I explained to her that the tenant can’t simply say “I don’t agree.” It’s like when somebody breaks up with somebody else – they say, “I’m breaking up with you,” and that’s that. George Costanza explained this very well in an episode of Seinfeld…
I further explained that if they gave him legal notice, then he has no say in the matter. This was back on the first of June, so I explained to her that the tenant needed to vacate as instructed by the end of July.
That’s when she said, “You are very smart man! You buy condo, you deal with tenant.”
She said, “You buy unit, you take tenant. Make easy for me!!!”
I explained to her that it didn’t quite work that way. I’ve never had a buyer assume an existing tenant. Ever.
We went up to see the unit, and she pointed to the ground next to the elevator and said, “Here, here.” She walked down the hall, and we began to follow, but she turned and said, “Stay,” like we were dogs.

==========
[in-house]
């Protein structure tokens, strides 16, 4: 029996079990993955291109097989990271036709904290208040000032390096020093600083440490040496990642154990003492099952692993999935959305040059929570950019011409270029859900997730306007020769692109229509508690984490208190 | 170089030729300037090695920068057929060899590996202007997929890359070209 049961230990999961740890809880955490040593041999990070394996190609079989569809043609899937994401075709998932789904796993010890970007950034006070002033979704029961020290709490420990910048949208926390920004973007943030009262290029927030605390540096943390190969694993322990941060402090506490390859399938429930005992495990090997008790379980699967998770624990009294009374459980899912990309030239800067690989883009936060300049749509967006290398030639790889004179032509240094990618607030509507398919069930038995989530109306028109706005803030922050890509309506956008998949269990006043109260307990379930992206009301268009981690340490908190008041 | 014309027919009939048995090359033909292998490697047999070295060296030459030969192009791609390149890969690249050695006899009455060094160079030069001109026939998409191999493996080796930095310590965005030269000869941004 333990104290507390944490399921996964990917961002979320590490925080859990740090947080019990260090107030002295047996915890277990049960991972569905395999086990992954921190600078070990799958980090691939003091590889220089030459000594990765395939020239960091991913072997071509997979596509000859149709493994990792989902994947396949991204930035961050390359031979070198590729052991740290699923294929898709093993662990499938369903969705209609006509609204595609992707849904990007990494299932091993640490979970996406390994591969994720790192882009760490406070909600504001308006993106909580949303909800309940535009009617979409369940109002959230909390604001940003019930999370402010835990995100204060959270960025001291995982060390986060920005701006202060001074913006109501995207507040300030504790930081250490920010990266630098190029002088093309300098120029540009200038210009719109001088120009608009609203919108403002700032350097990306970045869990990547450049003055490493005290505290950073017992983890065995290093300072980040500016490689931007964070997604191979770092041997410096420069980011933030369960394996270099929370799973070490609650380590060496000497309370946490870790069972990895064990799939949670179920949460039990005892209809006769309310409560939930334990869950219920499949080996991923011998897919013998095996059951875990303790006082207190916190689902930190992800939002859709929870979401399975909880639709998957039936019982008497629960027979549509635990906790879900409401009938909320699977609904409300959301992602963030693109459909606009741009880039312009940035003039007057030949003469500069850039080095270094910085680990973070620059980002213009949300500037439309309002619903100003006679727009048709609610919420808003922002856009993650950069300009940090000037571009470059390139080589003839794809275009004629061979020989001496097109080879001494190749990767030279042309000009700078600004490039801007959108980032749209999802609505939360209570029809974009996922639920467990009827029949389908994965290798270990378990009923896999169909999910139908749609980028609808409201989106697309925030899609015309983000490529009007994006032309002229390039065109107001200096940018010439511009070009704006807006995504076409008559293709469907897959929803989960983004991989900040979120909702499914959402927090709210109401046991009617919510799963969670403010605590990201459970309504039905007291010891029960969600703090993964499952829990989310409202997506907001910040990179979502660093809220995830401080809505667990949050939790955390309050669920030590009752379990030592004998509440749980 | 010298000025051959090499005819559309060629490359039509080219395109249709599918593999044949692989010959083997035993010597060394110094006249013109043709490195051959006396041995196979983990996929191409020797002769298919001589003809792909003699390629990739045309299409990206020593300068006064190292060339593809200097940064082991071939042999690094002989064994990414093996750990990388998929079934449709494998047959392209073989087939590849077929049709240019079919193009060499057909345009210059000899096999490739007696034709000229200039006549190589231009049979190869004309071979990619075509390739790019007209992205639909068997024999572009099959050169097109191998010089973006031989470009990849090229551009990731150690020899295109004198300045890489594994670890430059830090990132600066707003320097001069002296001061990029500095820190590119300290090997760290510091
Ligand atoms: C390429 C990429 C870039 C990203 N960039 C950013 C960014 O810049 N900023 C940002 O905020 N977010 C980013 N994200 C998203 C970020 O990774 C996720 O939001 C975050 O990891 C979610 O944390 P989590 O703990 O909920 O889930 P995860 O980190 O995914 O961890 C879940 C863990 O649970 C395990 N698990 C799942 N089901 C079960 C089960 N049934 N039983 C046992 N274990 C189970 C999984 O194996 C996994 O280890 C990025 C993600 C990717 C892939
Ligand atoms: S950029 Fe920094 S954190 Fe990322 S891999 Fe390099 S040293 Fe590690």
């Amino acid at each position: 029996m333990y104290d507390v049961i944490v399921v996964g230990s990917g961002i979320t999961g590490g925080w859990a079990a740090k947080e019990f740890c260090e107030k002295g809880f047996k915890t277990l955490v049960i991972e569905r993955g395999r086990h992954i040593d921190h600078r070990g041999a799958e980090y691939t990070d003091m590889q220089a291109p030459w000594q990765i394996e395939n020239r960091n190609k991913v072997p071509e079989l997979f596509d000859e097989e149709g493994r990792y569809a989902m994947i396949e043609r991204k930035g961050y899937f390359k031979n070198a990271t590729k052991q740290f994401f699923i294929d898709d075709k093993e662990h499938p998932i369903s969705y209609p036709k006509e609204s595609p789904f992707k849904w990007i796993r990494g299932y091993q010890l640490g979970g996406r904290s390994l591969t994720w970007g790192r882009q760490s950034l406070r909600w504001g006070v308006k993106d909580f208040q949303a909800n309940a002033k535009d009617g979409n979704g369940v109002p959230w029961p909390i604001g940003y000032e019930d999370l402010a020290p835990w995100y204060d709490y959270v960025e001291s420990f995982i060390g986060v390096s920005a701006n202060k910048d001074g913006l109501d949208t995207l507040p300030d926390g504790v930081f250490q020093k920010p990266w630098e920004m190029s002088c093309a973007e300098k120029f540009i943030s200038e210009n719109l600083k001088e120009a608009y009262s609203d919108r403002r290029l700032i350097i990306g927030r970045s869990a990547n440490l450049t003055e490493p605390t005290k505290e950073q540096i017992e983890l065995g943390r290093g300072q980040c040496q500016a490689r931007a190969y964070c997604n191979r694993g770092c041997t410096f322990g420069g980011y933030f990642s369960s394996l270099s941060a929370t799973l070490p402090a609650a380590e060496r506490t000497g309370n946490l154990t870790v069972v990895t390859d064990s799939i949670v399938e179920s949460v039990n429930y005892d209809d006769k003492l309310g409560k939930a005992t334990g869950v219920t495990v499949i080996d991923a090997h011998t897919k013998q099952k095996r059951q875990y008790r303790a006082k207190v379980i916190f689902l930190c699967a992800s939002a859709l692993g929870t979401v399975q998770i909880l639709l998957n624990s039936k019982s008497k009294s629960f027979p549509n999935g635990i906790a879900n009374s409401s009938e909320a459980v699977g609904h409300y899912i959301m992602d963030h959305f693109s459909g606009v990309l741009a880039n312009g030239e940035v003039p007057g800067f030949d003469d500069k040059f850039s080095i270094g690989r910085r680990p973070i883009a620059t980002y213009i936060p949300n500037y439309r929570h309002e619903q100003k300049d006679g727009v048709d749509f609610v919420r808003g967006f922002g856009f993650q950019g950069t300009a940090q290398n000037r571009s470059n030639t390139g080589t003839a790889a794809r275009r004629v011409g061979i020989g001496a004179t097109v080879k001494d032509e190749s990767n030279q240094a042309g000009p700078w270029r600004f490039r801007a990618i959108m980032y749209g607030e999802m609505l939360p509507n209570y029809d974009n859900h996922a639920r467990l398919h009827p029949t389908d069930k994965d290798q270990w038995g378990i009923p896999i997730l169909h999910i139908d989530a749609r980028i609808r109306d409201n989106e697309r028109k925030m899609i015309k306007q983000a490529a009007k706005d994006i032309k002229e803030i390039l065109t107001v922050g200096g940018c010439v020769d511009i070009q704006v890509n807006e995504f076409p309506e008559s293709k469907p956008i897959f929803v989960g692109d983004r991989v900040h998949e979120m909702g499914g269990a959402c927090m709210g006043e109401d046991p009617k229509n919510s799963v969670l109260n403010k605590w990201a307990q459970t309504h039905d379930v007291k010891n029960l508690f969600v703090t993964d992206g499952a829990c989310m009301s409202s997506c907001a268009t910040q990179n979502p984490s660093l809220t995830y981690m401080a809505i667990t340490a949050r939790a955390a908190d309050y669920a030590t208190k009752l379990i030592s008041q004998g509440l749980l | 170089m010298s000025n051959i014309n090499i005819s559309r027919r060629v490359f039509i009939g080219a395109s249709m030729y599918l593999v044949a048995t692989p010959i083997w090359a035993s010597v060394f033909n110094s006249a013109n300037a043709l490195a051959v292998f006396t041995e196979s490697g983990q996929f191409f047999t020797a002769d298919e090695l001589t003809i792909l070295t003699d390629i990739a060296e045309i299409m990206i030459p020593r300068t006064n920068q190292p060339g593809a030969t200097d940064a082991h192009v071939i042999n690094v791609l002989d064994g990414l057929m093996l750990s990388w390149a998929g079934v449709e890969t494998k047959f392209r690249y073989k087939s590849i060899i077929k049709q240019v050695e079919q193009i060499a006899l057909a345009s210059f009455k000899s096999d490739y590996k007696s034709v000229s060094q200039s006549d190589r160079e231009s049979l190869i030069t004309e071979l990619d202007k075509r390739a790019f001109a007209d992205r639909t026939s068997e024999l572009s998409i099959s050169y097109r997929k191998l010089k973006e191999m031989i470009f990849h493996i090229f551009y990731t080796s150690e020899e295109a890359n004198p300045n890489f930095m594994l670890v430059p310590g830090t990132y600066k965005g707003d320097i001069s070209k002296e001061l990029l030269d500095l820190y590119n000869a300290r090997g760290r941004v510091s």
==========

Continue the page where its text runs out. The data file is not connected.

She approached the unit like a cat-burglar, and quietly knocked on the door. Then she knocked again, and again, louder each time. Then she opened it with her key, and quietly asked, “Hello?” She went inside for a minute, and then came out and said, “Okay, safe now!”
We stepped inside the unit and I asked her, “Does the tenant know we’re coming?” She said that he did not, and she did not have permission to go inside, so we had to be quick.
I explained to her that the landlord can legally access the unit with 24 hours’ written notice, but she said, “Tenant never allow us inside. Four years!”